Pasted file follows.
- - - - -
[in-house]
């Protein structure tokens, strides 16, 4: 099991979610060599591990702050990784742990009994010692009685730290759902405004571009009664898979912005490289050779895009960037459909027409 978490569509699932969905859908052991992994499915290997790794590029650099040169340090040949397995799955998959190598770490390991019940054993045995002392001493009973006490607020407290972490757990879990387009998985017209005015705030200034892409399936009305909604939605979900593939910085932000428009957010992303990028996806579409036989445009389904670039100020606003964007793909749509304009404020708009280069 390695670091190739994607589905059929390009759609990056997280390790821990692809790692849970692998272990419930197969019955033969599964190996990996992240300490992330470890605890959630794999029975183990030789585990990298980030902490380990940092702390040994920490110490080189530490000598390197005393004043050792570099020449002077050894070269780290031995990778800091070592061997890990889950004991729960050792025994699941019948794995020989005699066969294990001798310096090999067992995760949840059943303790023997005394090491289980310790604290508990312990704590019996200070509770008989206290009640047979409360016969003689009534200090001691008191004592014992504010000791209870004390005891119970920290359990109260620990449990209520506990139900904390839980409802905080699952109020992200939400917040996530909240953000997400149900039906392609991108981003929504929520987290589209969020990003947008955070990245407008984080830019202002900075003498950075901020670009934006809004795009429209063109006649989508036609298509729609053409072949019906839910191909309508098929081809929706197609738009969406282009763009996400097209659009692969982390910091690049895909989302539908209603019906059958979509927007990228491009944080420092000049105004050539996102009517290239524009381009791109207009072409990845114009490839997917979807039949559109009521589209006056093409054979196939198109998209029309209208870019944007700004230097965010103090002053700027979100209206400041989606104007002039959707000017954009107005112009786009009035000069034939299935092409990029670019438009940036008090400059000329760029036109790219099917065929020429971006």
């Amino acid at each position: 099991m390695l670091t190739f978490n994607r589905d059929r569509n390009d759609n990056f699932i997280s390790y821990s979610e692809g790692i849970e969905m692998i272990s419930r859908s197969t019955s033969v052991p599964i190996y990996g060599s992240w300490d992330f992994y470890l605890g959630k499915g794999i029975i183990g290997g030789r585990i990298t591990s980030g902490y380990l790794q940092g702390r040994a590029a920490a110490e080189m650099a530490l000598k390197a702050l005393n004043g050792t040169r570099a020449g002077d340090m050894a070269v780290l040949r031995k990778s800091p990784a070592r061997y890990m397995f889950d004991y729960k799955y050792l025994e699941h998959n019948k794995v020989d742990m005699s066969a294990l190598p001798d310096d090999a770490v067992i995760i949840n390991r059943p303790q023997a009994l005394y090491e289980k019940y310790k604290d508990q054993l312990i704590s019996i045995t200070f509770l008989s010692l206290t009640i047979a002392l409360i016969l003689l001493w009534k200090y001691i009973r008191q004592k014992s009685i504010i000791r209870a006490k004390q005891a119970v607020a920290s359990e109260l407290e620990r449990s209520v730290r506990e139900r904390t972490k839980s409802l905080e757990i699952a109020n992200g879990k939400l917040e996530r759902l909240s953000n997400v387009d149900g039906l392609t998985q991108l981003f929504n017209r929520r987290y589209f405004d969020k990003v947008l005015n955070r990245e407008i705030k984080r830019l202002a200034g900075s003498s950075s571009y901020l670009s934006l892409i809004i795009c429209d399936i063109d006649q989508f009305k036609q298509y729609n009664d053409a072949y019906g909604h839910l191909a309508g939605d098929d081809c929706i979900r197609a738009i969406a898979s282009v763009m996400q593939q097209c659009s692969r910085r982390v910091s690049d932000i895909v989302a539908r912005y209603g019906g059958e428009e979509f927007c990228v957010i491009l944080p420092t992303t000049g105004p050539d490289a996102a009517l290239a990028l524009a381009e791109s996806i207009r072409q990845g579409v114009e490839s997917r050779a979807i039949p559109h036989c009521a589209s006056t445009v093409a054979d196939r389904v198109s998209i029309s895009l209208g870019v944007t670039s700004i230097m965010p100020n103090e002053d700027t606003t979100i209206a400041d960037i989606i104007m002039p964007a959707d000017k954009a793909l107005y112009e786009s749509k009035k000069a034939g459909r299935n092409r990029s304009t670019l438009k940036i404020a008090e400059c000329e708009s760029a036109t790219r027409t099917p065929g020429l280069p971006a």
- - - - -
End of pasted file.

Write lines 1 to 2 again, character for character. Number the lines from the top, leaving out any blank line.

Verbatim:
[in-house]
């Protein structure tokens, strides 16, 4: 099991979610060599591990702050990784742990009994010692009685730290759902405004571009009664898979912005490289050779895009960037459909027409 978490569509699932969905859908052991992994499915290997790794590029650099040169340090040949397995799955998959190598770490390991019940054993045995002392001493009973006490607020407290972490757990879990387009998985017209005015705030200034892409399936009305909604939605979900593939910085932000428009957010992303990028996806579409036989445009389904670039100020606003964007793909749509304009404020708009280069 390695670091190739994607589905059929390009759609990056997280390790821990692809790692849970692998272990419930197969019955033969599964190996990996992240300490992330470890605890959630794999029975183990030789585990990298980030902490380990940092702390040994920490110490080189530490000598390197005393004043050792570099020449002077050894070269780290031995990778800091070592061997890990889950004991729960050792025994699941019948794995020989005699066969294990001798310096090999067992995760949840059943303790023997005394090491289980310790604290508990312990704590019996200070509770008989206290009640047979409360016969003689009534200090001691008191004592014992504010000791209870004390005891119970920290359990109260620990449990209520506990139900904390839980409802905080699952109020992200939400917040996530909240953000997400149900039906392609991108981003929504929520987290589209969020990003947008955070990245407008984080830019202002900075003498950075901020670009934006809004795009429209063109006649989508036609298509729609053409072949019906839910191909309508098929081809929706197609738009969406282009763009996400097209659009692969982390910091690049895909989302539908209603019906059958979509927007990228491009944080420092000049105004050539996102009517290239524009381009791109207009072409990845114009490839997917979807039949559109009521589209006056093409054979196939198109998209029309209208870019944007700004230097965010103090002053700027979100209206400041989606104007002039959707000017954009107005112009786009009035000069034939299935092409990029670019438009940036008090400059000329760029036109790219099917065929020429971006």